William Morris's socialism

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For many, William Morris is best known as a designer and artist - his patterns turned into wallpapers, his drawings into beautiful yet functional furniture.

But Morris was much more than just a craftsman: he was a poet, storyteller and socialist. For Morris, art was essential to a fulfilling life and he was angered by the poverty, environmental pollution and terrible working conditions of Victorian life.

Women and revolution

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International Women's Day, 8 March, was established by socialists to celebrate the struggles of working class women. We look at how the fight for women's liberation and revolution has gone hand in hand with three great revolutions - in Russia in 1917, Spain in 1936-37 and Egypt today


Egypt 2011-2012

Socialist Review spoke to Dalia Mostafa about the role of women in the revolution in Egypt today

All Work and Low Pay

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Using collections from the Women's Library and strengthened by material from the TUC, this exhibition attempts to cover 150 years of work performed by women and, in part, their resistance.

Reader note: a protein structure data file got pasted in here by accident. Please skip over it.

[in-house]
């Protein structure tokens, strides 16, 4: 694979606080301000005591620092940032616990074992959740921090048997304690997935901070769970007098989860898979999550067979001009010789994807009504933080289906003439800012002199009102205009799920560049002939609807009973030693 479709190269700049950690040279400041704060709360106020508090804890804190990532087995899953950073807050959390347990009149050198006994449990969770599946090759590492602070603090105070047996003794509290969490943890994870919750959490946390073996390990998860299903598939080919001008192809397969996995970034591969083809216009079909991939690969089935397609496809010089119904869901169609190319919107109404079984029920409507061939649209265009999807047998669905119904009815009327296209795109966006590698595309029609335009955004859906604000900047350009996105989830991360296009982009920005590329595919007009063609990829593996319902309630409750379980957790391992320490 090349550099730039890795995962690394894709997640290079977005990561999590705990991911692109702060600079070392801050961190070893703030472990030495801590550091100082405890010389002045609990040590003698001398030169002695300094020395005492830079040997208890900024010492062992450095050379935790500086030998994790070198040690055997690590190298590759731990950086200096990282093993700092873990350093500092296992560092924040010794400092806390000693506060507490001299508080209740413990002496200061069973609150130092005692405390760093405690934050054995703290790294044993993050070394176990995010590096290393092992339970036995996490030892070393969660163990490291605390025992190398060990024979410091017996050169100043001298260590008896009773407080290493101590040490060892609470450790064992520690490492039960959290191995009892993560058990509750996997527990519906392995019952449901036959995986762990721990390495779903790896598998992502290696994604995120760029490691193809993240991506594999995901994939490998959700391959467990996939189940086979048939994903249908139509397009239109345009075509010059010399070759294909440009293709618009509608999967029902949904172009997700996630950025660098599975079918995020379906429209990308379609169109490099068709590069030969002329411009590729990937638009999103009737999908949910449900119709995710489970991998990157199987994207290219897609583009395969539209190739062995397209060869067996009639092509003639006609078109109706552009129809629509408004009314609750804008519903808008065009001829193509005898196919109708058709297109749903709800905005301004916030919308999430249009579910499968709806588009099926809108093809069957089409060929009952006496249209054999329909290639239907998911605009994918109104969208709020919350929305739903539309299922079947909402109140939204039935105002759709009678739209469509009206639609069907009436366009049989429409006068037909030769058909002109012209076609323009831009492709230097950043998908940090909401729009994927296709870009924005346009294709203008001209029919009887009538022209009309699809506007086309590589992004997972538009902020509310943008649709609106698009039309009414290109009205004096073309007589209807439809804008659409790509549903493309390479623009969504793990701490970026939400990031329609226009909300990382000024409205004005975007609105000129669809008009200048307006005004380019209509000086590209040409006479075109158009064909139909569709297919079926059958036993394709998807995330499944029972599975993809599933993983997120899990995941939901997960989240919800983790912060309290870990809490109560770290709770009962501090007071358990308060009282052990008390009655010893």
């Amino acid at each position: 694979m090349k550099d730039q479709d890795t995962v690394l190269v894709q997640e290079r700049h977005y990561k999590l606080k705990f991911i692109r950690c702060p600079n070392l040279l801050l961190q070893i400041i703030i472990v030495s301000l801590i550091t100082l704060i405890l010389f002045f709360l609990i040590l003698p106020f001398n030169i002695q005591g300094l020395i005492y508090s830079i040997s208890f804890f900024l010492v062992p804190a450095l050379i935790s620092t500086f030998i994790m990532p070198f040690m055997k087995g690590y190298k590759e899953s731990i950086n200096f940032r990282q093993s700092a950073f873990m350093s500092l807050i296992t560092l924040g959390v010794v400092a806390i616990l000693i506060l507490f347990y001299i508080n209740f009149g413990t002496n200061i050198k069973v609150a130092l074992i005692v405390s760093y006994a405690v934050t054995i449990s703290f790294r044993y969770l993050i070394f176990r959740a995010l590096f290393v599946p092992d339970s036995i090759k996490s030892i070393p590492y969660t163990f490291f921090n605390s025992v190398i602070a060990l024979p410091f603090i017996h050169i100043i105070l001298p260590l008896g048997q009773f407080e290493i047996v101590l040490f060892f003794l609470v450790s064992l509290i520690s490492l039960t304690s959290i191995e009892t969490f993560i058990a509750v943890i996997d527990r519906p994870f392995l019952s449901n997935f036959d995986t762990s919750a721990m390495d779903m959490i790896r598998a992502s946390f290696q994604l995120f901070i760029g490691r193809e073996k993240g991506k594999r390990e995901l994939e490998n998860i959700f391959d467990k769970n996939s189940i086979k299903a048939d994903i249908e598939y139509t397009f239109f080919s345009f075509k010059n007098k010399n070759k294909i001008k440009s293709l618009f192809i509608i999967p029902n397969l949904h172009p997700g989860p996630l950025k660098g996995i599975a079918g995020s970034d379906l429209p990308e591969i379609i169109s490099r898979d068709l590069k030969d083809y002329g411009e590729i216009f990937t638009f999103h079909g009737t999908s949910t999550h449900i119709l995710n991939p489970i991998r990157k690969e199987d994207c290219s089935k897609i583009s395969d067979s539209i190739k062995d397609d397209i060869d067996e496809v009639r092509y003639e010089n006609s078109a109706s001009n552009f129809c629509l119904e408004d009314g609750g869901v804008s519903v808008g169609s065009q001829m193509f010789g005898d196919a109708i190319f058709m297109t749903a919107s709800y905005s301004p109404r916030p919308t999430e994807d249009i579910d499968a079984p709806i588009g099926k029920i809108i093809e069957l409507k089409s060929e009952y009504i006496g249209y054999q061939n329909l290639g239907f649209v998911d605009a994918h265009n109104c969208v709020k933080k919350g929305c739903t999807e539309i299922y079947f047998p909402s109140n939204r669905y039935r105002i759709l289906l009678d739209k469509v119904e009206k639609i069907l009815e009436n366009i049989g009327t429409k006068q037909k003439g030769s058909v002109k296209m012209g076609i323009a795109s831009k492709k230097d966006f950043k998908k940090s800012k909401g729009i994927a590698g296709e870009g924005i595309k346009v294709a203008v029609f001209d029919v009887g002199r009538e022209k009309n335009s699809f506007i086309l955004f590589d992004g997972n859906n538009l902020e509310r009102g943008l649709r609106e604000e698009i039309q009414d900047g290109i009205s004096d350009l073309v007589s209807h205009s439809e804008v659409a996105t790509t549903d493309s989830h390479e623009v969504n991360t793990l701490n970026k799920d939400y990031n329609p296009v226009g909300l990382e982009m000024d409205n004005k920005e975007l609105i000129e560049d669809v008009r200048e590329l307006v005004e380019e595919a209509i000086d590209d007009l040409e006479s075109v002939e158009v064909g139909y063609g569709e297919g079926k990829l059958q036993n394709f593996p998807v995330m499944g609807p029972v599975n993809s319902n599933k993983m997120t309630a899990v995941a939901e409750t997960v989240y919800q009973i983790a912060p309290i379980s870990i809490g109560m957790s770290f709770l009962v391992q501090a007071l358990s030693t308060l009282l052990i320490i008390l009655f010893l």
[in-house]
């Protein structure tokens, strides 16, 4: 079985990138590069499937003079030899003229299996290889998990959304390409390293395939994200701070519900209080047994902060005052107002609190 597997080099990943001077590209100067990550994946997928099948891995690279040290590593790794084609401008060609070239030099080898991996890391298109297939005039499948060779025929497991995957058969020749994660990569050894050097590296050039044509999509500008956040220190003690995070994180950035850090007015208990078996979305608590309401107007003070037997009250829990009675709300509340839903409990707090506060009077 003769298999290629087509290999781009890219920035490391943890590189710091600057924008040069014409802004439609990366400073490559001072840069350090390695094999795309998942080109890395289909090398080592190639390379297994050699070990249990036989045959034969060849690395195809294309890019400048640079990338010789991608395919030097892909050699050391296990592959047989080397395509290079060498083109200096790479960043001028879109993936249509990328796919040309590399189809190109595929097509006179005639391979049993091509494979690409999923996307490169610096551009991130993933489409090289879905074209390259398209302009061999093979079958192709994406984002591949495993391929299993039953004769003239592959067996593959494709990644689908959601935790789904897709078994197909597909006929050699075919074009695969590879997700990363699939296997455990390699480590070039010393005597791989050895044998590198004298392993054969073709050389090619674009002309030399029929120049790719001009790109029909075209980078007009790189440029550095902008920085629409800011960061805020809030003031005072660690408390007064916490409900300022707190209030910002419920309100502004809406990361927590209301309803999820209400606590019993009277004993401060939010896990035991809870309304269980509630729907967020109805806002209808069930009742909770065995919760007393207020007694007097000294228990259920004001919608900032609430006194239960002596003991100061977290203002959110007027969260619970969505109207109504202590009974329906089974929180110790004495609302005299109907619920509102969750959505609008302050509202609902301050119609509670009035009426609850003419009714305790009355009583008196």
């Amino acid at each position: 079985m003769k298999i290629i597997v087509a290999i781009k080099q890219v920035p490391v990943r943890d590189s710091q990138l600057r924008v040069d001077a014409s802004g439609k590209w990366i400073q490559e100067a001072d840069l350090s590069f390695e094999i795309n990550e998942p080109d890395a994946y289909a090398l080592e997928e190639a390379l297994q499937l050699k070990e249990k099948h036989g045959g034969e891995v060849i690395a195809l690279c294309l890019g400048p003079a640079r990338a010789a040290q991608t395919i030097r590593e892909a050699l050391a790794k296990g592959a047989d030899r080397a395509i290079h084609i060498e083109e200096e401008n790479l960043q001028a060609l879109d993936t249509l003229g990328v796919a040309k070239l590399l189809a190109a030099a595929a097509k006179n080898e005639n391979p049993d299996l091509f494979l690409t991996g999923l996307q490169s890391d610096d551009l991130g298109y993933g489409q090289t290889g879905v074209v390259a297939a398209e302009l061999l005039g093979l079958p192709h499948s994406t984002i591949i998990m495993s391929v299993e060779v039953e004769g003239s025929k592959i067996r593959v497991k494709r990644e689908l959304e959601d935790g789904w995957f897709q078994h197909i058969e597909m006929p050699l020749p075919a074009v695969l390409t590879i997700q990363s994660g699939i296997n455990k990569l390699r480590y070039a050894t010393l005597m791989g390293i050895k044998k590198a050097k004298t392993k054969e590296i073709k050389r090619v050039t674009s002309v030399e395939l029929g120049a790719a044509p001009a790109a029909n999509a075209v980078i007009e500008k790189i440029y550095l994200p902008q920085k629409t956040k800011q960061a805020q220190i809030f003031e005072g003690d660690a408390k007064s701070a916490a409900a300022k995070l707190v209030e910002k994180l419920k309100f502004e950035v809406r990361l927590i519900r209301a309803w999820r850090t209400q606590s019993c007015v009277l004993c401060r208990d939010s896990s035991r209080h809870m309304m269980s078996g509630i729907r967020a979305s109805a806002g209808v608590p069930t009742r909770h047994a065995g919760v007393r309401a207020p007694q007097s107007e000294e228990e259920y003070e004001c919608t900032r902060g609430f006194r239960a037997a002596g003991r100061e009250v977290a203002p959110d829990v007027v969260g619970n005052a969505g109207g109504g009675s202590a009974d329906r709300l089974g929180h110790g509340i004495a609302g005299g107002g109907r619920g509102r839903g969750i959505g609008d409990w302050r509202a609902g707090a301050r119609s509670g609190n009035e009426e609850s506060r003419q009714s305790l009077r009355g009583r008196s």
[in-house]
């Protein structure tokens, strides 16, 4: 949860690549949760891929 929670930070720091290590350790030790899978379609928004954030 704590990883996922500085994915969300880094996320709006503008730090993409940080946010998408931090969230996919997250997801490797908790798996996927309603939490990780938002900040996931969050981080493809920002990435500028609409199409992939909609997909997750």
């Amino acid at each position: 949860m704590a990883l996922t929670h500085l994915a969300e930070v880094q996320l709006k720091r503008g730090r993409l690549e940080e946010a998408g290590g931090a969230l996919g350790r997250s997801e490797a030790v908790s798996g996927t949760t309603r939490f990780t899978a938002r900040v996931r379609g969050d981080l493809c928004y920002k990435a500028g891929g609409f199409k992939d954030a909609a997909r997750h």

Its message - that women's work is consistently undervalued and underpaid - is well communicated throughout but it plays it safe in too many places to be particularly challenging.

The first few cases address the variety of work that women do or have done in recent history, and run from teaching and nursing to laundry and admin. A glass case covering the whole of one wall displays objects representing this whole range of work, although with so little space for the exhibition and so much to cover, having the objects on their own with such little information seems a waste.

Class and Gender in British Labour History

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Mary Davis (ed)

This is a varied collection of essays, interesting for the most part, covering women's involvement in the British labour movement.

The essays cover a diverse geographical area, with the focus moving away from London to discuss women's trade unionism in areas such as Bradford, Leeds and Scotland. Its content also covers an extended time period, from Bradford weavers of the 1820s to the Leeds clothing workers of the 1970s, providing a broad assessment.

Victory Street

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by Rebecca Manley (based on original novel by Richard McSween)

Opening somewhat eerily as the ensemble go slowly around the stage moving props from one side to the other, with two televisions buzzing, I was worried that this adaptation of Richard MacSween's book might suffer from a lack of sensitivity that stylised theatre sometimes falls into. It was the combination of ensemble pieces like these and the interaction between the characters throughout the play that, in fact, contributed towards making the performance unique.